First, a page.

Is your squat super tight? Do you have trouble keeping your back straight and not falling over?
You are definitely not alone.
As humans we should be able to go in and out of the squat with relative ease. It is after all, the “natural chair.”
However, sitting shortens our hamstrings and tightens the hip flexors, making squatting pretty uncomfortable. Add tight calves or ankles to the mix and you’re going to be pretty damn uncomfortable squatting even for a few seconds.
While just squatting more is a good idea (and using assisted squatting), you probably need more than that to really help you open up and rehab your squat.
Here are some exercises I recommend you add to your daily routine, they’ll help you stretch out the back of your legs and loosen up the hips.
Watch the daily squat opener routine:
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Remember, the squat is a posture we’re meant to move with and from.
Don’t just squat there! Move!
Twist, reach, pull, crawl, and jump. See what sort of movements your squat can give you access to. In the video above I show how you can even use the squat as an entry to the handstand (with enough practice, of course!).
Try incorporating more movement into your squat and you should see some big progress.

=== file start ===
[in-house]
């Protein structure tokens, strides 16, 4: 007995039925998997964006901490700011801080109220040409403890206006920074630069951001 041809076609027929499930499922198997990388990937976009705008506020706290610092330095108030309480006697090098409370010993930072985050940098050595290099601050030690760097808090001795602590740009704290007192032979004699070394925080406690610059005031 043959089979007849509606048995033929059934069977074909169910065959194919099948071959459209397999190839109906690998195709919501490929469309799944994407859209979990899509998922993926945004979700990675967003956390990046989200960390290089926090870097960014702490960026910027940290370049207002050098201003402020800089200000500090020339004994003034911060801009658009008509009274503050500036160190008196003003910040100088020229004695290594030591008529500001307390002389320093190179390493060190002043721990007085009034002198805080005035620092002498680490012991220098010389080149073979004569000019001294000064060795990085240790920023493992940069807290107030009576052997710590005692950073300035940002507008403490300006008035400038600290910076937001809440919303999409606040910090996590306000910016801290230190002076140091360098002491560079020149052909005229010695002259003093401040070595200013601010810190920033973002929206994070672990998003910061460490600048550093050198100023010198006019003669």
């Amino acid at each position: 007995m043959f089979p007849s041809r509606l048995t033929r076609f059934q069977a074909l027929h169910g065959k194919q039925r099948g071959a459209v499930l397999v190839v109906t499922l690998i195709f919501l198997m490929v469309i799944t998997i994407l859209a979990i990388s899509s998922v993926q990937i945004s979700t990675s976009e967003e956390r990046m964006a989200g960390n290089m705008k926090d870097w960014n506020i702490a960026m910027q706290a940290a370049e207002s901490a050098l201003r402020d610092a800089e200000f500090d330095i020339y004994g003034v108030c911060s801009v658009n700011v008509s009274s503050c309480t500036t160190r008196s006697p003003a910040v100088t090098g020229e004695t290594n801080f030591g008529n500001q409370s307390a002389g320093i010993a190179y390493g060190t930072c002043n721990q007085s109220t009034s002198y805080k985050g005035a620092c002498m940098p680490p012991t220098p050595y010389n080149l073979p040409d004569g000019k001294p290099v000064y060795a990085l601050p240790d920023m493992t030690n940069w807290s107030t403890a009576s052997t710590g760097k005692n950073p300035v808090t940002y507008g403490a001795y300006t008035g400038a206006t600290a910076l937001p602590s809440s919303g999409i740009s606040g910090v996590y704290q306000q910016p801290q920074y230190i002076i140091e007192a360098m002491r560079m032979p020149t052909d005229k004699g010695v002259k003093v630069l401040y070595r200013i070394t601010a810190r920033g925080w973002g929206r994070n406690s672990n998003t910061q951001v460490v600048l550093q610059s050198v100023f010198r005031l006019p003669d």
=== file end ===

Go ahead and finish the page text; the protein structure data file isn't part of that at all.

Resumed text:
Here are some ways you can squat more without having to exercise more:
- Squat when you open the fridge to grab a snack.
- Squat while you are putting away the dishes in the lower cupboards.
- Squat while you fold the laundry.
- Squat while you sweep/mop.
As you can see, you can and should move with the squat. And it’s a great movement “doorway” that links other movements for play and quadrupedal movement.
The squat can be an entry to the monkey or bear crawl or even a cartwheel.Squatting is the new sitting. Chairs are overratedClick To Tweet
Have fun with it and remember to move in your squat!
Be active, not passive.
I want to hear from YOU now:
What is your favorite way to get more natural movement into your day without “exercising”?
Share your tips with us in the comments below.